Whenever I talk to my family while at the field school they always ask me what I am doing and what I am learning about. If I tell them that we went on a field trip that day they always seem shocked like they thought we would always be working outdoors learning about archaeological methods and strategies of excavation. While a big part of the field school is learning about these techniques, a large part is also about when and how to use archaeology to both include and benefit the wider public. Recently, we visited Fort Vancouver to learn more about this approach to archaeology.
At Fort Vancouver we met a team of archaeologists and their students who were practicing public archaeology. They were doing work in what is believed to be a WWI Spruce Mill. They explained their excavation methods to us. I noticed a lot of similarities and differences between the excavations being done at the schoolhouse and the mill. For example, logistically our excavation techniques are very similar. Their units consist of 1 x 4 meter trenches and larger 3 x 3 meter open area excavations. While our project with the Grand Ronde THPO emphasizes low-impact methods, we are using similar open-area excavation units to investigate a privy at the Grand Ronde School.
While the techniques of excavation are similar, the communities for which we are doing this work are different. The archaeologists of Fort Vancouver do their work to educate the public, while the work being done at the schoolhouse is part of an indigenous approach to archaeology. Therefore, the work we do through FMIA is directly informed by the Confederated Tribes of Grand Ronde’s needs and cultural values. This means that all of the knowledge that is gained from working at the schoolhouse site would not be possible unless the tribe, THPO, and the archeologists doing the work had a respected trustful relationship.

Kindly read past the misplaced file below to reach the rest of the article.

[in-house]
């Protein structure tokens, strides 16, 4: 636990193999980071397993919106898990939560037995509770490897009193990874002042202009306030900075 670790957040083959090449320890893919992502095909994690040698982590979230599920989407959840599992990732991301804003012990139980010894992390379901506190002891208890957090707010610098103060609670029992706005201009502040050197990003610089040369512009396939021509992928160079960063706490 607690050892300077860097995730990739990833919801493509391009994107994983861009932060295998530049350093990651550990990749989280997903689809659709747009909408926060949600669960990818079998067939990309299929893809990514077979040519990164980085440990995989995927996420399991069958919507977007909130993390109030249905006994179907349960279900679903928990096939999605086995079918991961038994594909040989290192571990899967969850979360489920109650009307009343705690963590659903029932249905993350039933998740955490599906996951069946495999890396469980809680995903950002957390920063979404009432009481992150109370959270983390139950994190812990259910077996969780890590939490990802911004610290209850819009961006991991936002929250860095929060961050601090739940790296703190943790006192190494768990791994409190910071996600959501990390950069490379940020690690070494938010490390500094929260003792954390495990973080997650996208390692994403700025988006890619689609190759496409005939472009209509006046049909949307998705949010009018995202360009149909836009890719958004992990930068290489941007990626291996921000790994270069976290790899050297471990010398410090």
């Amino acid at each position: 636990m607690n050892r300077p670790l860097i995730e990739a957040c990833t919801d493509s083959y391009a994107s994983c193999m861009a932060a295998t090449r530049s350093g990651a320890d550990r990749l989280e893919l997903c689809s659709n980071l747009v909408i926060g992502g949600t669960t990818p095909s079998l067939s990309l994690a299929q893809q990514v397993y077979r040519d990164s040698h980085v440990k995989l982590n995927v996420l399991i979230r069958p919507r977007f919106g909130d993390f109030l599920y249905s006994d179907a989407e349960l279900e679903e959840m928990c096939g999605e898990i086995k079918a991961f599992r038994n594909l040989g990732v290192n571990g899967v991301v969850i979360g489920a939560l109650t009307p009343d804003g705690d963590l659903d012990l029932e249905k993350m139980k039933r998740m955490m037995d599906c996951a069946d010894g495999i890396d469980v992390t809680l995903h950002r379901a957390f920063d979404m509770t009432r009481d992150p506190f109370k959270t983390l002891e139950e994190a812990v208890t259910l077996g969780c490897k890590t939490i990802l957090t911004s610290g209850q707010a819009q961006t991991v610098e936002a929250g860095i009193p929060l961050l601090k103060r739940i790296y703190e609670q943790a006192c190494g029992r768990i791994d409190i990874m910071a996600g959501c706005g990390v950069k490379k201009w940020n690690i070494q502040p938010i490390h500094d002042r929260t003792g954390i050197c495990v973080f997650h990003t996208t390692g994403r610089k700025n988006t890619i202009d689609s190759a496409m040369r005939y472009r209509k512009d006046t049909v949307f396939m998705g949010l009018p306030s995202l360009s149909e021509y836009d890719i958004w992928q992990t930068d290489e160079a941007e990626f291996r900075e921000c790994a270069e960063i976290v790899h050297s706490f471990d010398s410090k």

Fort Vancouver uses different methods to inform the public about what they are doing. All of their work is on display to the park’s visitors and they regularly host family fun activities. Both the open lab display, where there is a large window that allows people to observe the students processing artifacts, and excavations outside the fort allow anyone to walk by and see what the team is doing and ask questions.
I thought it was interesting that Fort Vancouver has a children’s dig. It was explained that the artifacts were organized within mock excavation units by time. As the children dig in these units they first encounter mostly trash. As they dig further they find older items like a grenade, representative of the fort’s history a US Army base, and finally a hearth associated with the early fort. They explained how after the children have dug up the artifacts, they are returned and not kept. I thought this was an effective way to get children and the community involved with archaeology, and to learn at a young age that archaeologists do not keep what they find. An important aspect of public archaeology is engaging the general public and letting them know what’s going on. Fort Vancouver does this by working with the local news to help spread the word about what they are doing.
It was nice to see archaeological work in a different setting, and to see the methods being used to include the community.